Flower Therapy Back from the Edge: The Possibility of Integration into the Brazilian Health System

By Tamima Mourad.

Published by The International Journal of Health, Wellness and Society

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Article: Electronic $US5.00

Different from other recognized Complimentary and Alternative Practices, Flower Therapy was excluded from the National Policy elaborated by the Ministry of Health in 2003. Instead, it was recognized by the Ministry of Education as a separate field of knowledge. As a result, graduate courses in Flower Therapy have produced a significant amount of academic and scientific research results. This paper covers
three distinct components of this research, investigating the core issues to be developed and improved to gear Flower Therapy to be included as a mode of therapy in the National Council of Health: (i) the outline of the criteria and guidelines employed by the government to recognize five modes of Integrative and Complementary Practices, (ii) research of the academic production of knowledge in Flower Therapy and analysis constitutes a coherent research-based body of knowledge that fulfills the requisites for its inclusion, (iii) to identify research trends and indicate problematic aspects, in order to improve the standing of Flower Therapy from scientific perspective. Academic research in this field of therapy produced a vast amount of results using both quantitative and qualitative research. Research instruments imported from other disciplines were applied in all cases, where qualitative research has obtained better results than quantitative research. None of the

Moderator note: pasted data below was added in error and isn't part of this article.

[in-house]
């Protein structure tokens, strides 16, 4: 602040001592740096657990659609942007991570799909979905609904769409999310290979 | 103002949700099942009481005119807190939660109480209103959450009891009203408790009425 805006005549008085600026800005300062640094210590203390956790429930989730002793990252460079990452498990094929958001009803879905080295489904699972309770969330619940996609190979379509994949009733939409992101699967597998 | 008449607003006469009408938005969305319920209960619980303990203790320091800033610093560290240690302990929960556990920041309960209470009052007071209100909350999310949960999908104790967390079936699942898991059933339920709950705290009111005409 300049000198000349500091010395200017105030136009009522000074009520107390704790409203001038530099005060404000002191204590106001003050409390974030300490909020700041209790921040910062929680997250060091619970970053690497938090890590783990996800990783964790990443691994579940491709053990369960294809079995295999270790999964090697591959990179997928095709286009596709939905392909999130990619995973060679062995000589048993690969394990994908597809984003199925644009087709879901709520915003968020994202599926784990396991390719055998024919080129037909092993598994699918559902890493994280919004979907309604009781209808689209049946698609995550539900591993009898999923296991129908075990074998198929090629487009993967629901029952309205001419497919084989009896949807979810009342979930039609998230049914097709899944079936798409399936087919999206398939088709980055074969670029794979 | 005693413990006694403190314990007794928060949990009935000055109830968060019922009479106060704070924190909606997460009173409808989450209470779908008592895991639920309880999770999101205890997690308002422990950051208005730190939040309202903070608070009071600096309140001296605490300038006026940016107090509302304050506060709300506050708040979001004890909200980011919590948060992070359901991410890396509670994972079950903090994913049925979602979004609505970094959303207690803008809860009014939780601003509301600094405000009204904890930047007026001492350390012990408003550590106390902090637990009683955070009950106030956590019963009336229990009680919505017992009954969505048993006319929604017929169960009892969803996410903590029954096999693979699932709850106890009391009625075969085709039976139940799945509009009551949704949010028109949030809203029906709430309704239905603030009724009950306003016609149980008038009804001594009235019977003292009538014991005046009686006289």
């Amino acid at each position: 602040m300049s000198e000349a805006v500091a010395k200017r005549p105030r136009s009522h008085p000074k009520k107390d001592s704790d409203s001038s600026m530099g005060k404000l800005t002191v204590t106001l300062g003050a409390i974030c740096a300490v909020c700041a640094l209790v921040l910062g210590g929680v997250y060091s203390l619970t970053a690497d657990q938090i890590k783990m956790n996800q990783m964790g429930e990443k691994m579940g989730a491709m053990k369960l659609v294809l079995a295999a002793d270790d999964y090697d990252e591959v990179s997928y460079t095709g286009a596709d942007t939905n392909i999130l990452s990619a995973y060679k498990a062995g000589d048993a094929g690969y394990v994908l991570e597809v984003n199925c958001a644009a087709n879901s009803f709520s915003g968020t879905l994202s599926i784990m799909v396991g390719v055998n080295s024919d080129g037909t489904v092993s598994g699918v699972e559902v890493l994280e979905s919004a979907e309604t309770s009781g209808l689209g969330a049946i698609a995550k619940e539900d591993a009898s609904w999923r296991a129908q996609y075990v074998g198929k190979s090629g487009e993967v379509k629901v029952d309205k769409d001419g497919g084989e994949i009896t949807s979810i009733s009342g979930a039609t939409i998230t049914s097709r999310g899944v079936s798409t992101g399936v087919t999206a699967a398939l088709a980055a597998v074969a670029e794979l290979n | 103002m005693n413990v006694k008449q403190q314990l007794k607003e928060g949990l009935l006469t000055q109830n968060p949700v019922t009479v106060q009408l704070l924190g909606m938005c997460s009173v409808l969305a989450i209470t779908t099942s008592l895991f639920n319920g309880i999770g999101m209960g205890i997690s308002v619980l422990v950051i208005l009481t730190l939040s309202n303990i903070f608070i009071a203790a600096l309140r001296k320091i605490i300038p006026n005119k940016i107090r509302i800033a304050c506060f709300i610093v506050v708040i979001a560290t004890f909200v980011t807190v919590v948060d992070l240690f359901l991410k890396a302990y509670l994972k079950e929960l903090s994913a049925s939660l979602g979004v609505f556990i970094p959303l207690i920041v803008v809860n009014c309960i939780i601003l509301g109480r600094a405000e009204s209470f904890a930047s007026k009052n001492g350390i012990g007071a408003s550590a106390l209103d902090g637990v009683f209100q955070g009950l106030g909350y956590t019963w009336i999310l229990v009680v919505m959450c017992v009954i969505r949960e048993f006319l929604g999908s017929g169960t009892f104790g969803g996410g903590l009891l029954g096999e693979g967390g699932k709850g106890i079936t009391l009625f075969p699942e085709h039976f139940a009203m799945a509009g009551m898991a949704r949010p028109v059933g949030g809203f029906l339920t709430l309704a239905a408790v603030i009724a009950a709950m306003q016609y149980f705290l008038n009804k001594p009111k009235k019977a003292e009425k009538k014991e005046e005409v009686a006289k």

research explored the theoretical framework of Flower Therapy, neither was there a common ground of protocols for the therapeutic process, neither were guidelines for therapy established. In order for Flower Therapy to be recognized by the National Council of Health it requires an outline of its theoretical framework, a uniform body of protocols for its therapeutic process, and empirical research respecting the particular internal structure of this mode of therapy. Such core issues would also improve the quality of research and produce more satisfactory results.

Keywords: Flower Therapy, Health Policies, Complementary and Alternative Medicine, Regulatory Criteria

The International Journal of Health, Wellness and Society, Volume 1, Issue 4, pp.193-202. Article: Print (Spiral Bound). Article: Electronic (PDF File; 722.488KB).

Dr. Tamima Mourad

Member of the Complementary and Alternative Practices Research Group-EEUSP, Escola de Enfermagem, Universidade de São Paulo, São Paulo, Brazil

After obtaining a BA, MA, PhD in Humanities, I took up a Graduate degree in Flower Therapy. Just as my research interests in other disciplines always fell upon theoretical and methodological analysis and critique; it was not any different with Flower Therapy. For the last two years, I have undertaken research on the scientific production in Flower Therapy, in order to understand aspects to be improved to facilitate its recognition by the National Council of Health. I am currently a Member of the Complementary and Alternative Practices Research Group, at the Escola de Enfermagem, University of São Paulo, where I am also a member of the board of examiners of thesis produced by graduate students undertaking the course in Flower Therapy.